Phil cleared his throat. “This is not a problem,” he said. Phil would row with the one oar into the currents that moved like ribbons through the water. The currents would help push them closer to the shore. Gray lake and sky blended into a perfectly blank dome. If someone told them they were upside down, Phil thought, he would not be surprised. When Dan and Ross chewed their lips and exchanged more looks, Phil decided, they are putting their faith in me.
The boat dragged in circles. And when the weather broke and blue sky emerged, the men discovered that the land Ross swore he’d seen — that Dan and Phil believed he’d seen — was gone; the horizon lay sharp in all directions. If something had been seen, Phil guessed it had been clouds, a bank of them hugging the water like a real distant shore would.
Ross pawed at his face and sobbed, “My girls,” for his wife, Bren, and their three daughters, who were sure to have called the police by now, who’d no doubt sent search parties, search boats, search planes. Which made it even more frustrating that the men were still lost, drifting, alone. Phil looked at Ross’s sunburned, bald head, handed over his own hat, and said gently, “Hey, boss, you’re blistering.”
Each morning they rotated positions, two on the plastic bench in back and one on the rubber bottom at the bow. The two on the bench bumped elbows, smelled the other all day, shifted ass cheeks to avoid sores. Whoever sat on the bottom could stretch his legs and lean against the side. They coveted the spot for sleeping. Early on, Phil had hoped the other men would offer the spot to him indefinitely; he was the tallest, which made folding himself onto the plastic bench that much harder. Plus, it was his boat. But the other men decided to share. It was more fair. In return for getting the spot for the day, the man on the bottom had to massage cramps out of the other men’s calves and feet.
Phil was stretched out, locking and unlocking his knees. Quietly, he kneaded the blood back into Ross’s bloated legs while Ross groaned in good pain. Dan twirled his mustache and stared into nothing, patiently awaiting his turn. Though they weren’t on the ocean, all around them Phil smelled salted air. It must be coming from us, he thought, and licked his own shoulder. He tasted like a warm olive. His mouth watered precious spit.
The thirty-foot pleasure craft was long gone. After that first day of rowing, they could still see it as night fell, bobbing on the horizon like a fishing lure. But in the morning the sun lit flat, empty water, with no pleasure craft in sight. That was a hard morning for Phil. The men asked him to use the GPS to find out where they were. And Phil had to admit that it was still on the boat they’d abandoned; he’d forgotten to grab it, he’d said.
The truth was Phil had remembered it but couldn’t unhook it from the control panel, and really had never learned how to use it anyway. He only took the boat out this one week a year. It had sat in a marina weathering while he was living out west. He wasn’t even sure why he’d fought Patricia so hard for it. Maybe because she had wanted it, which was ridiculous after she had given him so much grief for buying it in the first place. “Get a job you like,” she’d barked. “Then you won’t have to fill your empty life with meaningless crap like that stupid boat.” He cried when he saw the boat in the list of assets she demanded. Now she had the house, the nicer car, the dog, which she gave away to an old friend. The friend had called Phil to offer the dog back, saying it felt weird, owning Phil’s dog. But Phil didn’t know how to go about retrieving the dog. He’d gone east, and the dog was west. He didn’t want to fly to get the dog and be in the same city as Patricia — there was the issue of that court order. But he didn’t know how to ship a dog. Would he have to call an airline to schedule it? UPS? The thought of making phone calls overwhelmed him. So the friend kept the dog.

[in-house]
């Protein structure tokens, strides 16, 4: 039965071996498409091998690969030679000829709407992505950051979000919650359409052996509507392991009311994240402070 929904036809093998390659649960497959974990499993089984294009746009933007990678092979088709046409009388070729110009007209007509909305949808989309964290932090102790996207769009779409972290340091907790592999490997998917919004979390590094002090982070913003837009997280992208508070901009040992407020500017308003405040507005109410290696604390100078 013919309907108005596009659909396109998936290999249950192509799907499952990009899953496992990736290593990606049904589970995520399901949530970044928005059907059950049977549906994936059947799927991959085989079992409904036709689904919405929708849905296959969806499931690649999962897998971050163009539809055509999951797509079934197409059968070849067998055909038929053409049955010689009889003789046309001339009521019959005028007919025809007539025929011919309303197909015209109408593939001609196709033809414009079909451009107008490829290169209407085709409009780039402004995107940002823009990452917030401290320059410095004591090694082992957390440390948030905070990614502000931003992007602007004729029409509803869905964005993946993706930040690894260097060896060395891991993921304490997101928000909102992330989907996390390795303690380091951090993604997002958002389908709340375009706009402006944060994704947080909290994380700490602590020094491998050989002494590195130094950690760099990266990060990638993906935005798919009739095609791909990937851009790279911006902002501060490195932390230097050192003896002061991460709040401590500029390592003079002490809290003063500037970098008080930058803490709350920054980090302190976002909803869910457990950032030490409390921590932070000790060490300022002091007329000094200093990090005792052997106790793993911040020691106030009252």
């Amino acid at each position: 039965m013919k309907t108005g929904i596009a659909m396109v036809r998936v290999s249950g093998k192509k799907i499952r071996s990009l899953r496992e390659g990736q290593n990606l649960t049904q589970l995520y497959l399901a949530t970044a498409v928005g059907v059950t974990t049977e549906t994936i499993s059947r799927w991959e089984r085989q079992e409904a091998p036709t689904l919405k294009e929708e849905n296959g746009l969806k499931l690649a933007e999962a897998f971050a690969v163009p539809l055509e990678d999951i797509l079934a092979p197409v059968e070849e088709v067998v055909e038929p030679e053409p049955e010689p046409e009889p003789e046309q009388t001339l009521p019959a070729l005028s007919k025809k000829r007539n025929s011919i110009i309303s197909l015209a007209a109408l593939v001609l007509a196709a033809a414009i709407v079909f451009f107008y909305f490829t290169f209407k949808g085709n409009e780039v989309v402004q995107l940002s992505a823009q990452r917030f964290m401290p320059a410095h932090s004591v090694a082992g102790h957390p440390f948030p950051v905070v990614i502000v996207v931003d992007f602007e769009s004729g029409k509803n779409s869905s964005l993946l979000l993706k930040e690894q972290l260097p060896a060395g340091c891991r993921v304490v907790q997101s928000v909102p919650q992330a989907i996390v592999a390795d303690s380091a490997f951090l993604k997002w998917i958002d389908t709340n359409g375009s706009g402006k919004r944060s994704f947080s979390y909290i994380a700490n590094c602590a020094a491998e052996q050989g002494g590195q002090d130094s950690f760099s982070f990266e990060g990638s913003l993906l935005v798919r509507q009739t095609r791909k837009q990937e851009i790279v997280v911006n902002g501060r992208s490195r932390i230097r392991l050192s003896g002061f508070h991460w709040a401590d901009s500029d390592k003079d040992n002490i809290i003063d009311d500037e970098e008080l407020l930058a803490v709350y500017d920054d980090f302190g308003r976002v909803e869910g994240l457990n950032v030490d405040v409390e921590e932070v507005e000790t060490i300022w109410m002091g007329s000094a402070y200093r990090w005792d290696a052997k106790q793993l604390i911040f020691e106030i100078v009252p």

“He’s asleep,” Dan garbled, and nudged Phil’s hands onto his own leg. “My turn.”
The three men had been babies together in the same neighborhood; their moms took turns watching them, shuttling them from house to house without ever having to cross a busy street. Still, Dan and Ross had always been the better friends; they were true next-door neighbors, while Phil lived down the street. They flashed Morse-code messages through their bedroom windows when they should have been sleeping. But Phil was too far away to join. Ross and Dan went to the local university, Phil to the army. But they all stayed friends, Phil made sure. Dan was a television writer in the city, a serial dater, the best man at their weddings. Ross lived in their hometown, had the family, golfed at the municipal golf course. Phil atrophied at a base out west, met and married Patricia there, then stayed to be with her. What a mistake. That kept him out of the loop. He should have tried to come back home. Dan’s parents still lived in town, and Phil knew Dan visited often. Ross and Dan must have seen each other then, but they never talked about it.
One time, a couple days into their lifeboat drift, Phil had jumped into the water to cool off after assurances from Dan and Ross that they would help him back in. A few yards from the lifeboat, he turned to watch them. He saw how the men stretched out luxuriously, how Ross clasped his hands behind his head and sighed, and how Dan did the same. The men smiled and laughed about something, enjoying themselves, almost. Phil never left the boat again.
Days passed. The men hadn’t spoken in at least two. Or was it more? How many more days? Phil wondered. As another night fell, his mind droned. He hated being alone with it.
“Gentlemen,” he said, “Let’s play a game.”
“Like playing imaginary cards?” Dan scoffed.
“Sure,” Phil said gamely. “That might be good.”
“I was joking,” Dan said.
“Okay.” Phil tried again. “We could bet on if we’ll get rescued.”
Ross scowled. “You’re a macabre fuck.”